Saturday, May 17, 2014

Refinishing a Metal Bed Frame


Preparing to move into a larger apartment has meant needing additional furniture.  Thankfully, we've been able to "borrow" furniture not being used from our parents and reuse it in our apartment.  However, in this case, the furniture did need to be refinished.

I wish I could say this was my first experience refinishing furniture, and I did everything correctly the first time because I'm awesome.  But, that's not true.  This is the second time I refinished this particular bed frame, and it went much better.  Learn from my mistakes because I had to pay for them the second time around.


Materials:  metal bed frame, medium-fine sand paper, liquid sander/deglosser, drop cloths, paint and primer spray paint

1.  Choose a color of spray paint.  This is where I made error number one (of many) when I refinished this bed the first time.  I don't have any pictures of the bed from back then, but it was a respectable white color.  In my youthful exuberance, I decided to paint the bed bright purple (my favorite color.)  This time, I chose Rust-Oleum Universal Paint and Primer- Metallic Aged Copper.  I recommend choosing a neutral color and a paint and primer in one.  I ended up needing to buy 5 cans of spray paint to paint the whole bed.

2.  Using medium-fine sand paper, sand down any imperfections on the bed frame.  This is where I made another mistake the first time.  First, if there any rusty spots you need to sand down those spots extra.  Trust me, painting over rust will not give you an attractive final product.  I had a few rusty spots underneath the purple paint I needed to sand down.  Additionally, since I did not follow proper spray paint application procedure the first time, I had quite a few drips that also required sanding.  When all the sanding was done, I washed the bed down with soap and water to remove all the spray paint dust and let it dry.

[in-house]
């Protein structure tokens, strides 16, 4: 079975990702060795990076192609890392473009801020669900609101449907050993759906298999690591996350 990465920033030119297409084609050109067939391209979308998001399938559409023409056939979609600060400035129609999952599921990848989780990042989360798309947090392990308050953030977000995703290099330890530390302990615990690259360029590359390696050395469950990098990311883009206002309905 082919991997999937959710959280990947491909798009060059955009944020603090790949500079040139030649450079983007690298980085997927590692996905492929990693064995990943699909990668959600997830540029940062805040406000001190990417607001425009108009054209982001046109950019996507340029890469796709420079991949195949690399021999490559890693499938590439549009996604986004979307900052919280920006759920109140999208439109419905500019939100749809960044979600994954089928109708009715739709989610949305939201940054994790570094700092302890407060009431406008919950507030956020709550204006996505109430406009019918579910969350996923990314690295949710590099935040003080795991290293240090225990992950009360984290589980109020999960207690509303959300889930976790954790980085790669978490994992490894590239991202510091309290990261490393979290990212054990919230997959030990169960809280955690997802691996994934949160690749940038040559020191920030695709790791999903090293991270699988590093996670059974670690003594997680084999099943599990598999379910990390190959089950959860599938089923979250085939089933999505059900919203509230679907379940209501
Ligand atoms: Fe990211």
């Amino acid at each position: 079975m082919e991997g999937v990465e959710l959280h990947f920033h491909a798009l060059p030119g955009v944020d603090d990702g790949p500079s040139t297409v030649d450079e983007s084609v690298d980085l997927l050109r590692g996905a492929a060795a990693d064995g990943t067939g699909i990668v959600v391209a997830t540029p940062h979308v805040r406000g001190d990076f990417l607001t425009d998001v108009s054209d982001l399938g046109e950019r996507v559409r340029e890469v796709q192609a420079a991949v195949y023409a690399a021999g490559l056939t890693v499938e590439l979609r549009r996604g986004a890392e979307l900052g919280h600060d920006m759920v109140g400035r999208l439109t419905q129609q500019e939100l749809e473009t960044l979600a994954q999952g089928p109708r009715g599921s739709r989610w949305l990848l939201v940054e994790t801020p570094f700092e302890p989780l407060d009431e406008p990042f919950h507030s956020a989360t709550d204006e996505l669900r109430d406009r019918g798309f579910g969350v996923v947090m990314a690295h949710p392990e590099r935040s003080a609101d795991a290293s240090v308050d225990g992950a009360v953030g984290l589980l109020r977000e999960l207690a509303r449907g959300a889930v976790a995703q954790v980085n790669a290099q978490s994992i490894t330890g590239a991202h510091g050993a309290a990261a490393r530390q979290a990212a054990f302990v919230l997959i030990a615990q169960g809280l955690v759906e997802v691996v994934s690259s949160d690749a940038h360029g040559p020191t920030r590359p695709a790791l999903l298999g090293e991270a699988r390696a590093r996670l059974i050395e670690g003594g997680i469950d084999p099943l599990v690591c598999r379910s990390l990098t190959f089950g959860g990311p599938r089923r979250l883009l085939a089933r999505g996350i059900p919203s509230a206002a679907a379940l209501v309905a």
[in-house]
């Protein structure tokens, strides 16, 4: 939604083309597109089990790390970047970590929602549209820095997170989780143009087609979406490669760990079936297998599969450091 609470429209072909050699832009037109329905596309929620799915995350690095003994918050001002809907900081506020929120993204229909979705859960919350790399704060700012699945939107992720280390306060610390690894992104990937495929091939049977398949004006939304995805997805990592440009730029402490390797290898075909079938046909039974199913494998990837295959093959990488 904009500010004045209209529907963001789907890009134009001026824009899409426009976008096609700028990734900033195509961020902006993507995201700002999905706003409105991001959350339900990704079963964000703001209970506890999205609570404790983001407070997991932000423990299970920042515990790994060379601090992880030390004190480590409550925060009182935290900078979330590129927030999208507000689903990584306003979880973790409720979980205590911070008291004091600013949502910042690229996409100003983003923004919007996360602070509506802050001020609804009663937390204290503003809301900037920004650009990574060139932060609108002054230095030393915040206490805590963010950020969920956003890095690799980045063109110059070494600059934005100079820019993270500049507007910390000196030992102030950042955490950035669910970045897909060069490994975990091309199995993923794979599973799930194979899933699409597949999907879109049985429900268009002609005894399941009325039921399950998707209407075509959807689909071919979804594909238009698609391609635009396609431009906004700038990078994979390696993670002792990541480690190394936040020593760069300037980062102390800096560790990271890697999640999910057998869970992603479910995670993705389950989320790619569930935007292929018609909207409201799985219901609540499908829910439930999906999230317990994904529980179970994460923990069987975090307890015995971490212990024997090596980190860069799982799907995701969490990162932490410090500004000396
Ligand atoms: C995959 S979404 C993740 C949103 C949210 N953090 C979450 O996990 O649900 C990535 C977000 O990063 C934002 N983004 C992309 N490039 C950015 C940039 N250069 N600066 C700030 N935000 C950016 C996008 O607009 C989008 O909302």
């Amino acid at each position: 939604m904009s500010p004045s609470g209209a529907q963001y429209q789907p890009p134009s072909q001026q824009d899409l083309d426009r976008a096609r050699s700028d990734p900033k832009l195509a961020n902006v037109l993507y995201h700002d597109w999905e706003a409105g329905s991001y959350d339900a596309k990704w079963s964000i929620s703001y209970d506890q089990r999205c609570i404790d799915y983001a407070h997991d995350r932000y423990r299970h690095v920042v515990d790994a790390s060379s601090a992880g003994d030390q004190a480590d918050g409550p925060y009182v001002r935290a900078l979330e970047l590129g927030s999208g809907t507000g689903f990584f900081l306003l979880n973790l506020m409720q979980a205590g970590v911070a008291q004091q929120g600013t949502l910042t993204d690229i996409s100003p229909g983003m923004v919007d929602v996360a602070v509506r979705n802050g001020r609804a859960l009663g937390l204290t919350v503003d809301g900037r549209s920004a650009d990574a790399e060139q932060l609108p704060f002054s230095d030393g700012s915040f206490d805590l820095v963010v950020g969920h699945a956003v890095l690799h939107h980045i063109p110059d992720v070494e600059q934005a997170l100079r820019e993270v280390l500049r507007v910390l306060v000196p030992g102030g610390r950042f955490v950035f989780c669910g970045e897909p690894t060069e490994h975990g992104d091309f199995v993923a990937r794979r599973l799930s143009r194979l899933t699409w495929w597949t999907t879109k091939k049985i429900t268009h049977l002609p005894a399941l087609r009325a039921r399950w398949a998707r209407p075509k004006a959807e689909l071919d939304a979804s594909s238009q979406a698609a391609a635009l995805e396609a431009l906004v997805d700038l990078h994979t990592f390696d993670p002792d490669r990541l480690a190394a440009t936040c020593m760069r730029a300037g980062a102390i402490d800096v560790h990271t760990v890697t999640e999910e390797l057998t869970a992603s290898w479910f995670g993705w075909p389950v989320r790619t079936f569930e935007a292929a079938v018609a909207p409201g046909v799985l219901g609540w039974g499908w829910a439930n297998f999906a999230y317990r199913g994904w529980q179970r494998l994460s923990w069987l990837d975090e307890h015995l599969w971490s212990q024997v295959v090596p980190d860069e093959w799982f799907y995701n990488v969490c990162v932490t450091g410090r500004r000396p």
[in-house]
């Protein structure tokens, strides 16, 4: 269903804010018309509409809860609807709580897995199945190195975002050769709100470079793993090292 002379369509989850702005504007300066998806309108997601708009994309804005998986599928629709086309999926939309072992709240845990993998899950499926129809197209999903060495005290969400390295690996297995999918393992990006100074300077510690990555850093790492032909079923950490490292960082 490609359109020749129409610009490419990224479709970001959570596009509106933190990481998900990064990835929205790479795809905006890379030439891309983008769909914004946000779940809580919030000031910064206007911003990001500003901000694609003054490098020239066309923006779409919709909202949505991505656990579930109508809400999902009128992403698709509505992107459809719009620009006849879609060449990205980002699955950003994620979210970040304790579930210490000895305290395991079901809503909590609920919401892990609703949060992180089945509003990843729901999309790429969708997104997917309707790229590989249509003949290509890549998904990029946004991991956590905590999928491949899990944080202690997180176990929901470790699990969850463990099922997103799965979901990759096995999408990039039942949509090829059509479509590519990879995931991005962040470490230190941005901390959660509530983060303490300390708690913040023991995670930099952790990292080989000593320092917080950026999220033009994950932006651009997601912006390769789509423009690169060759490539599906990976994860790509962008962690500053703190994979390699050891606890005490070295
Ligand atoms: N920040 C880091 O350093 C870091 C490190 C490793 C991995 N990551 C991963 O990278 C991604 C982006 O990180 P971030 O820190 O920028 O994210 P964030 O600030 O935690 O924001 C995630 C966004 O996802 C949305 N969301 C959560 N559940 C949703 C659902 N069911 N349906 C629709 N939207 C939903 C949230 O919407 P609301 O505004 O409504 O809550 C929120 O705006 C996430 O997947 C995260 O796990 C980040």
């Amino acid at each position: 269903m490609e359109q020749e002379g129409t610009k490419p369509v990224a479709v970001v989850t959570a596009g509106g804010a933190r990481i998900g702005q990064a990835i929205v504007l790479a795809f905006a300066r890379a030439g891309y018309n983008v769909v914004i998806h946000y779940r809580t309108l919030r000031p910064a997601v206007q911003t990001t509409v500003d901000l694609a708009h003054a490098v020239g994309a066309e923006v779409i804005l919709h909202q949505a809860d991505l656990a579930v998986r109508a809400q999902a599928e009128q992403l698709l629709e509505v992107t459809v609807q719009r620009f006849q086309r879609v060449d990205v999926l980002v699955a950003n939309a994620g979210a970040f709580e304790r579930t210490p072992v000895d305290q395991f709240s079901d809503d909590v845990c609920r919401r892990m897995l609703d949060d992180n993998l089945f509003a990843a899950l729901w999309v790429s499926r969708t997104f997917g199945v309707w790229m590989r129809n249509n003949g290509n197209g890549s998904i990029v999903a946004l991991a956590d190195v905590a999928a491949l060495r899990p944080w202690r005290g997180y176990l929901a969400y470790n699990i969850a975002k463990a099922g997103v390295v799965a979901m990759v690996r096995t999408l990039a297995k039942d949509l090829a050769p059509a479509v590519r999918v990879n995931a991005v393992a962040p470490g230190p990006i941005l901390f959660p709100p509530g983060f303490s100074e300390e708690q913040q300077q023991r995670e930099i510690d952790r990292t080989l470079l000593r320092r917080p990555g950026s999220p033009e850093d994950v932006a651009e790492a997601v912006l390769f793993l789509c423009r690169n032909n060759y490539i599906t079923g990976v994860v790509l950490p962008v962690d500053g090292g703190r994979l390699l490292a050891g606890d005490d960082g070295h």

3.  Use Liquid Sander/Deglosser to get your bed (including rails) ready to paint.  Now, you could sand down the entire bed, but that is too labor intensive for me.  Follow the instructions on the liquid sander/deglosser that you purchase.  Afterwards, the bed will not look much different, but will feel slightly "rougher".

4.  Place the bed frame on drop cloths if you haven't already.  Spray paint has a tendency to get everywhere.  Better to paint a drop cloth than the floor.  Since I was painting outside, I weighted the corners of my drop cloths down to prevent any potential breeze from blowing the drop cloth onto my bed frame.

5.  Spray paint the bed frame (including rails.)  Since I bought primer and paint in one, I did not have to prime the bed. To avoid drips while spray painting, follow the instructions on the can.  Two mistakes I made the first time were standing too close to my surface and trying to do everything in one coat.  Keep your spray paint can high enough away from your surface.  Use even sweeping motions that allow to paint one thin but consistent coat.  The spray paint can will state how much time you need to wait between coats. To cover the purple, it took between two and three coats of spray paint.


6.  Let the spray paint dry.  Once again, read the back of the can of spray paint to find out how long you need to wait for it to dry completely.

7.  Repeat Step 5 for the other side of the bed.  I waited 24 hours to flip the bed over to the other side.  Ideally, I would have liked to prop the bed up in a manner that would have allowed me to paint both sides at once, but that wasn't an option for me.



Hopefully, I will not be refinishing this bed again for awhile.  Since I haven't moved yet, I don't have a final product picture to show you, but I will soon!

No comments:

Post a Comment